14 camping hacks for families

Inspire little nature lovers with these creative outdoor shortcuts.

Karen Ung has a one-fingered hack for setting up the family campsite. As soon as her crew arrives, she punches a timer. Then daughters Miya, 11, and Emmi, 10, jump into action: They stake and raise the tent and bug-screen shelter, unroll sleeping pads and bags, and—conditions permitting—build a match-ready campfire. Their current record? Twenty minutes.

“At this point, I hardly have to do anything,” jokes Ung, who blogs on her website Play Outside Guide and serves as parks ambassador for the provincial parks in Alberta, Canada. “Open a book, open the wine …”

Like this race against the clock, camping hacks can be anything that simplifies and optimizes the family outdoor experience, from repurposing gear to harnessing campers’ energy and imagination. These shortcuts of creativity can be resourceful and playful means to take family camping trips to another level of simplicity, organization, and on-the-ground fun.

The case for pitching a tent

The benefits of spending time in nature are well-documented—especially when it comes to kids. Improved mental and physical health? Check. Boosted sense of well-being and fewer behavioral issues? Check. Better concentration and school performance? Check and check.

“There’s a whole body of research about the value of unscheduled playtime in nature,” says David Mizejewski, naturalist and media spokesperson for the National Wildlife Federation. “And camping checks all of those boxes.”

He adds that the positive outcomes of families pitching a tent together extend beyond any better-living-through-nature checklist. For one, outdoor adventure promotes grit and perseverance in kids, according to a study by the North American Association of Environmental Education. The mental muscles of resiliency grow stronger from engaging with unpredictable but more-or-less manageable challenges.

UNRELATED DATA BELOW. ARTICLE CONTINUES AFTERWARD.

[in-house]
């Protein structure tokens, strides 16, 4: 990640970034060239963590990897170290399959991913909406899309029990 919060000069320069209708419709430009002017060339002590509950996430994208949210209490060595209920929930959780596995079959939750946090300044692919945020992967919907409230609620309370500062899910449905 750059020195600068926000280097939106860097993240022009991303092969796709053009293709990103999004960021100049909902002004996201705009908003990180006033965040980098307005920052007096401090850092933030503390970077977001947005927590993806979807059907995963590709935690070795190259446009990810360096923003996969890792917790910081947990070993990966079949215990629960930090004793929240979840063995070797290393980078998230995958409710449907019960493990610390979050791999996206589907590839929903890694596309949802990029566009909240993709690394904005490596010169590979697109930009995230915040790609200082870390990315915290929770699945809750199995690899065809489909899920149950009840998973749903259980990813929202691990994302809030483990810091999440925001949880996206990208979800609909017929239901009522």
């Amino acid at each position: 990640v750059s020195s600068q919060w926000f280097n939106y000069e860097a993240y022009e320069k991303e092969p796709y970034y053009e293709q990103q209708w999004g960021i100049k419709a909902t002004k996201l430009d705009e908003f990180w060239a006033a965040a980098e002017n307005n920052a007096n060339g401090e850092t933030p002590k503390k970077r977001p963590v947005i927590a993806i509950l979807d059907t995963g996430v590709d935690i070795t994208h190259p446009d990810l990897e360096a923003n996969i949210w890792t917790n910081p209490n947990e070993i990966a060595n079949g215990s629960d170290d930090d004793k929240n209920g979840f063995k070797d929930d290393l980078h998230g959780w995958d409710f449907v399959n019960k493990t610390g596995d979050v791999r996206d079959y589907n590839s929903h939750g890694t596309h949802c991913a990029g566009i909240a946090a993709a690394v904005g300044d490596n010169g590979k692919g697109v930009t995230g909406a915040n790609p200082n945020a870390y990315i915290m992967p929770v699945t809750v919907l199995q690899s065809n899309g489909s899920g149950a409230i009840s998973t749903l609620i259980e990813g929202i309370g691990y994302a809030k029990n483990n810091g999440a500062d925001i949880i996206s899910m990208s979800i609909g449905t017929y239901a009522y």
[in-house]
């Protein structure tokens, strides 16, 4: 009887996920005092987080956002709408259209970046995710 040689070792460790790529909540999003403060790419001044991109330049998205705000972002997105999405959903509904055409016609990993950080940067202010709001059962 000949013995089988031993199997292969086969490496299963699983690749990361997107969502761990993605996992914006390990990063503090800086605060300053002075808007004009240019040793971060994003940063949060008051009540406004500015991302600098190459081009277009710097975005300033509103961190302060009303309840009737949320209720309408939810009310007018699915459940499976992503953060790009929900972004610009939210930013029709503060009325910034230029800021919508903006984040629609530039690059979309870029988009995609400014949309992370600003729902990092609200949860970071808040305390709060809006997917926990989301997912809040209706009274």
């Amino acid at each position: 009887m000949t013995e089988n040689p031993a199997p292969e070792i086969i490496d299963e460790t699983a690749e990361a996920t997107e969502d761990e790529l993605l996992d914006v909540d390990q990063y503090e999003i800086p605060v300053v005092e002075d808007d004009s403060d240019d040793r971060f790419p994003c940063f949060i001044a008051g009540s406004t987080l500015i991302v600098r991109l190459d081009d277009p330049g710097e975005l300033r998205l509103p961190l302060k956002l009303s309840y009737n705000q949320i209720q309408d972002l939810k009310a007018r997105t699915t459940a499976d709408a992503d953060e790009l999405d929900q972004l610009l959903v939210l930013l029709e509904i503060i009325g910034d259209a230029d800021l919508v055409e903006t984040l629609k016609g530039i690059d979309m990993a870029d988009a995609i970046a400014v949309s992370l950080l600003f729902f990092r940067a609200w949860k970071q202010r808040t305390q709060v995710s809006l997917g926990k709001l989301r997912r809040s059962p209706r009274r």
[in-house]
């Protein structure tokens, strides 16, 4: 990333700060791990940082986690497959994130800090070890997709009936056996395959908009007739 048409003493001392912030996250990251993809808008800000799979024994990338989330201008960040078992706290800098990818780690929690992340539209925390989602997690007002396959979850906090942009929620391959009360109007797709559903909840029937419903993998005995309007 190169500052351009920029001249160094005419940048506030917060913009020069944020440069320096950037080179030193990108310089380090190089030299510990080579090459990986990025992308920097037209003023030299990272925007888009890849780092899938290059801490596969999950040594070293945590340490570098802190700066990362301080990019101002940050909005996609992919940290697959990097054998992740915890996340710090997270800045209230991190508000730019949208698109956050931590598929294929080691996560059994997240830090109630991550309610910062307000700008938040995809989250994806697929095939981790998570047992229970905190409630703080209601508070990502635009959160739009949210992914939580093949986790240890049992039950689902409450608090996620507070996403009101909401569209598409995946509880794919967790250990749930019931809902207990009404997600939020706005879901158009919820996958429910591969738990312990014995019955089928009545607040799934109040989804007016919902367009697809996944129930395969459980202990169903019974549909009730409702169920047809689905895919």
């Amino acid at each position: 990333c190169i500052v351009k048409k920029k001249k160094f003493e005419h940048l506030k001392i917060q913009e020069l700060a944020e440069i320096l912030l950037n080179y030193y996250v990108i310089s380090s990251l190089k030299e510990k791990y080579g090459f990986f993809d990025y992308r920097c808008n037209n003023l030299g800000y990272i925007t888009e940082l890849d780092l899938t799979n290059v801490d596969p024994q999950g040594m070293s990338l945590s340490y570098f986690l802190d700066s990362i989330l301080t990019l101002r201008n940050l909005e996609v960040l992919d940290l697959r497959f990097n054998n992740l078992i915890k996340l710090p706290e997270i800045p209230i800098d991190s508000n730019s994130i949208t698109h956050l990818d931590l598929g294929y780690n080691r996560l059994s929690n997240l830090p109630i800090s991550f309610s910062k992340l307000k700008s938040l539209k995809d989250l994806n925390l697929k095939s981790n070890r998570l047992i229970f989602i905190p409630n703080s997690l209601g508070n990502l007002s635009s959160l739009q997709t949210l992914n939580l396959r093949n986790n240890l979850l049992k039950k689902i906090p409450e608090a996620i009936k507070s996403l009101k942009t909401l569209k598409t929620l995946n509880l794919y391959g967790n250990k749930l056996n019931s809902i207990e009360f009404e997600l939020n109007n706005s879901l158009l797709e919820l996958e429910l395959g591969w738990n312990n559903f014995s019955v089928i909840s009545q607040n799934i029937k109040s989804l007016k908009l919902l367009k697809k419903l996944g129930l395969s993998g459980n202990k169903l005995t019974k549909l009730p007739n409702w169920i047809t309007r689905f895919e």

And taking kids camping is the key to raising tomorrow’s outdoor enthusiasts and conservationists. “You care about what you love,” Mizejewski says. “And you only love what you know.”

Hacking the campsite

Improvising fixes when faced with fickle weather, mischievous critters, and the inevitable forgotten gear are what make even a weekend of outdoor living an adventure. The key is making kids a part of the hacking experience.

“Don’t do everything yourself—get the kids involved,” Ung says. “They’ll have a lot more fun being a participant than just an observer.”

Here are 14 tried-and-true hacks to drop into your sack of campsite tricks.

Drinks and eats

Ice to water. Instead of buying ice for the cooler, fill a gallon jug about two-thirds full, freeze it, and use that instead. When it thaws, you have a ready supply of safe drinking water, Mizejewski says.

Less-mess s’mores. Bring ice cream cones, mini marshmallows, bananas, walnuts, and chocolate chunks. Have your kids fill the cones with all that yumminess, wrap them tight in aluminum foil, and heat them on a griddle over campfire coals or the camp stove.